ANAHEIM -- Never mind Los Angeles and Anaheim. Any more of this, Santa Barbara and even Barcelona will want to claim the Angels.A night after being laid-back, the Angels and their fans both lashed back Wednesday night to even this Division Series with the Yankees at a game apiece. On opening night for the National Hockey League, the Angels could've been iced. Instead, they came, they thawed, they conquered. Big, this win to knot the Series, instead of their stomachs? "Absolutely," Adam Kennedy said. "You don't want to go to New York down two-nothing. You do that in a five-game set, you're looking for trouble." And for some, New York is a good place to find it -- even if you don't play baseball. After this 5-3 special, the Angels don't have to be concerned with stepping into Yankee Stadium with one foot in the baseball grave. That was the final score, of course, but the numbers also represent the two biggest plays that drew the two biggest roars from 45,150 who clearly appreciate the subtleties of the game. In the fifth inning, with two out, one run in and New York already leading 2-0, third baseman Chone Figgins dove and extended his body beyond its 5-foot-8 limits to backhand Hideki Matsui's laser and throw him out -- with the scooping help of Darin Erstad. For good measure, Figgins and Erstad re-created the play on Alex Rodriguez for the game's final out. "Really good plays, on both ends," Kennedy said. "It's nice to know Ersty is at first to pick up those balls." The significance of this win for the Angels goes far beyond merely knotting the 2005 Division Series. Swept in this exercise last year and similarly brushed aside in Tuesday night's opener, the Angels had to kick back some sand. And they did, by faithfully playing the type of opportunistic ball that has been their trademark for years.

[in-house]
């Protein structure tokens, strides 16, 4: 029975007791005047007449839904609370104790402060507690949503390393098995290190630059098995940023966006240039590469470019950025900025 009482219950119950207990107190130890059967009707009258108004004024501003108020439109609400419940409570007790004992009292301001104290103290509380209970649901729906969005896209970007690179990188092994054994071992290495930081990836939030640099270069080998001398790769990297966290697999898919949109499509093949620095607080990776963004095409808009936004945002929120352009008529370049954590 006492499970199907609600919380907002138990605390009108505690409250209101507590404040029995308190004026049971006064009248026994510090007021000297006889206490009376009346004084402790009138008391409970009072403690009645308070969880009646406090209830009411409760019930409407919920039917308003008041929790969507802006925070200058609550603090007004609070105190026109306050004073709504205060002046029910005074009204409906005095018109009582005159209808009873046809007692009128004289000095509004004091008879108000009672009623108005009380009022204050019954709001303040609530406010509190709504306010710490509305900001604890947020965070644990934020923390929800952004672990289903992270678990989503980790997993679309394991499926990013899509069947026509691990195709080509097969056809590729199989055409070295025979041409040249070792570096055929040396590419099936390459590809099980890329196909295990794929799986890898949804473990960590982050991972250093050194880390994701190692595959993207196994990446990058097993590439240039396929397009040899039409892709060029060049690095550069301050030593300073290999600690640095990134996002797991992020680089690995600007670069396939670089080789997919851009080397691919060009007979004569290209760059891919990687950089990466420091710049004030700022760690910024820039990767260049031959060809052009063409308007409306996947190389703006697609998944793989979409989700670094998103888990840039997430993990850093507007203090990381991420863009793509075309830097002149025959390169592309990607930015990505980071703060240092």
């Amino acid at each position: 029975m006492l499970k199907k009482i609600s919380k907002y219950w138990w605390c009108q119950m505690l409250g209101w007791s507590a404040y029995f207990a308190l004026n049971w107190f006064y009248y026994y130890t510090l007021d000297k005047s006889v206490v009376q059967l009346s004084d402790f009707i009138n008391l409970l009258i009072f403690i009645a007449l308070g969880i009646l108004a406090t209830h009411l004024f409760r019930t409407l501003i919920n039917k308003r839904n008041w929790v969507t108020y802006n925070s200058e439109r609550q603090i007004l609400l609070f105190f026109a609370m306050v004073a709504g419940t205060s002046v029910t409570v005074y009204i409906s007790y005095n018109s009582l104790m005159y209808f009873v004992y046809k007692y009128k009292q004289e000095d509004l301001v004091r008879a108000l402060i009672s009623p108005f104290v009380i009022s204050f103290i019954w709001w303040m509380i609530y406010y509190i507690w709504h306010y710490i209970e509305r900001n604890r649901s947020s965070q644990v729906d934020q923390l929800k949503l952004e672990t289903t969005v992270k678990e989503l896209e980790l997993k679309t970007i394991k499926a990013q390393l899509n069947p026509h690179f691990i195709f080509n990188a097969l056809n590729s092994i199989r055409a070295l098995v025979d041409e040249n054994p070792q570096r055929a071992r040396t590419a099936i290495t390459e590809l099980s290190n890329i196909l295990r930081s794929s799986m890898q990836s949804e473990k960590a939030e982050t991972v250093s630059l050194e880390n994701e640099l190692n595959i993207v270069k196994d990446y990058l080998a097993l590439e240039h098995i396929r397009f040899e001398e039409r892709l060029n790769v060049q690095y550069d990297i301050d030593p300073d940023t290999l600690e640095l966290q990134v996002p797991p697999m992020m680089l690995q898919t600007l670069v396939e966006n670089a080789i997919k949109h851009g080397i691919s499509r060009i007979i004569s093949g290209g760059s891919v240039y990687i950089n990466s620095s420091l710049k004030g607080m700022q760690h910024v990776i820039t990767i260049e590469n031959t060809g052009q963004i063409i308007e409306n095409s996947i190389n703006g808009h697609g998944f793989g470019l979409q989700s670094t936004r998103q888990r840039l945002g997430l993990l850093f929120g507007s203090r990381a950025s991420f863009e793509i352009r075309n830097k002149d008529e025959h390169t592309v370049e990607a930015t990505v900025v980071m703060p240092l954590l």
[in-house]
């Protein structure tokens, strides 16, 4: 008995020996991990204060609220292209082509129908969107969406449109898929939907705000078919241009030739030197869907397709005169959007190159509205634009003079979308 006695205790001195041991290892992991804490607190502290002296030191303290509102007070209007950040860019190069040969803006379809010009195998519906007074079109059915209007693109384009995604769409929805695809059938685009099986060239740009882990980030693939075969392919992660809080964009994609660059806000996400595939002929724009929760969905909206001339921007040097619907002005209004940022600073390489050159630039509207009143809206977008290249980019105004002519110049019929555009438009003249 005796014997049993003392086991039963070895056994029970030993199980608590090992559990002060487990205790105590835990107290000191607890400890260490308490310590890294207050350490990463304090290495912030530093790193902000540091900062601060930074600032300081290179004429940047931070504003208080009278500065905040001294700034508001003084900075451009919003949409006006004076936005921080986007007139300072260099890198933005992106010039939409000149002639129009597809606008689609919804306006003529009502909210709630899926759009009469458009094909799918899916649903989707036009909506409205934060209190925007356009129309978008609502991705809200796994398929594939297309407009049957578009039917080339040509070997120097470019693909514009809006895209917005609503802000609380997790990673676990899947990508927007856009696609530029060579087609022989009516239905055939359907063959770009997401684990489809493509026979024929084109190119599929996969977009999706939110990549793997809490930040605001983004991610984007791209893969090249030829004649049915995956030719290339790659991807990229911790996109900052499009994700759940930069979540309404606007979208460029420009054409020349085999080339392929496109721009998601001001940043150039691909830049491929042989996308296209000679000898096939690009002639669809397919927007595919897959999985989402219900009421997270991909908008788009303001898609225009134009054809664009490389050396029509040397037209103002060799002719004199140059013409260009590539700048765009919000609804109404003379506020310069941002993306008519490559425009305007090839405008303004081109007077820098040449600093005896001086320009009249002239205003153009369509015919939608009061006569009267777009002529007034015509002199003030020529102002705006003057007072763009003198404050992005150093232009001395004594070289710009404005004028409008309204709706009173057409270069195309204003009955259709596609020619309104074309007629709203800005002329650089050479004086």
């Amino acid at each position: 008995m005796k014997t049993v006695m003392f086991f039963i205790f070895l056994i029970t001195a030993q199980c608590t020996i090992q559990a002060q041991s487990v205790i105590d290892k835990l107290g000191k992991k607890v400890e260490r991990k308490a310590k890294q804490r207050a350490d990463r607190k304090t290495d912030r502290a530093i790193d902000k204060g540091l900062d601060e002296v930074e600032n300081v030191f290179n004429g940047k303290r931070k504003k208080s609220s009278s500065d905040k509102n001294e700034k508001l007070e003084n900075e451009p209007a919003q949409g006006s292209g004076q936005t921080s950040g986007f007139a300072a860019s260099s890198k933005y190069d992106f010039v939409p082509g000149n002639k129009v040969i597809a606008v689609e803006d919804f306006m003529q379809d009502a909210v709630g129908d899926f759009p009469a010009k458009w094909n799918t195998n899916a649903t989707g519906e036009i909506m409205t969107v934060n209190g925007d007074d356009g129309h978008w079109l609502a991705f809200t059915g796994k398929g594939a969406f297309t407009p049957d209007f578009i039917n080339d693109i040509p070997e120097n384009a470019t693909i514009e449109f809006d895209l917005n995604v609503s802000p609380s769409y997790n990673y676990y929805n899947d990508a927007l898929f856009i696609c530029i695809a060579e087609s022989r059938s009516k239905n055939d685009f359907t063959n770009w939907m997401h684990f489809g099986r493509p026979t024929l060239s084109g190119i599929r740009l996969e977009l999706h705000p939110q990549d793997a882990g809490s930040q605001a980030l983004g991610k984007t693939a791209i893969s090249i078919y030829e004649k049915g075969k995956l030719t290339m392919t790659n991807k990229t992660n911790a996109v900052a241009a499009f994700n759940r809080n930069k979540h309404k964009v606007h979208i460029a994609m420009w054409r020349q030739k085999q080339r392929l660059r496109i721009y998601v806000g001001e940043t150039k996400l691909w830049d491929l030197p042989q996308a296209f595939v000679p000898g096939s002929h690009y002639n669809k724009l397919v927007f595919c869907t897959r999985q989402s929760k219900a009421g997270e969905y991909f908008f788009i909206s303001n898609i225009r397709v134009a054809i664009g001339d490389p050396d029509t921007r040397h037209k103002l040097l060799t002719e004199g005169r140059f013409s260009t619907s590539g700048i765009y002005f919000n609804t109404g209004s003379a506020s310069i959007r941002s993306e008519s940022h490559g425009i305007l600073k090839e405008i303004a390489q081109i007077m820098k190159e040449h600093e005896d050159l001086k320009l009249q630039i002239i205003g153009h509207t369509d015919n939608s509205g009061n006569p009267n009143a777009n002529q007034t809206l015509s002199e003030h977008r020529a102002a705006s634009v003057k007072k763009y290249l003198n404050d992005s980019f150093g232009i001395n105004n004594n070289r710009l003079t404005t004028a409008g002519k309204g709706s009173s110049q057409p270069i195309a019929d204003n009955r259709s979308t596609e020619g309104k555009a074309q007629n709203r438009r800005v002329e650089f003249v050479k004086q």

Tom Singer is a reporter for MLB.com. This story was not subject to the approval of Major League Baseball or its clubs.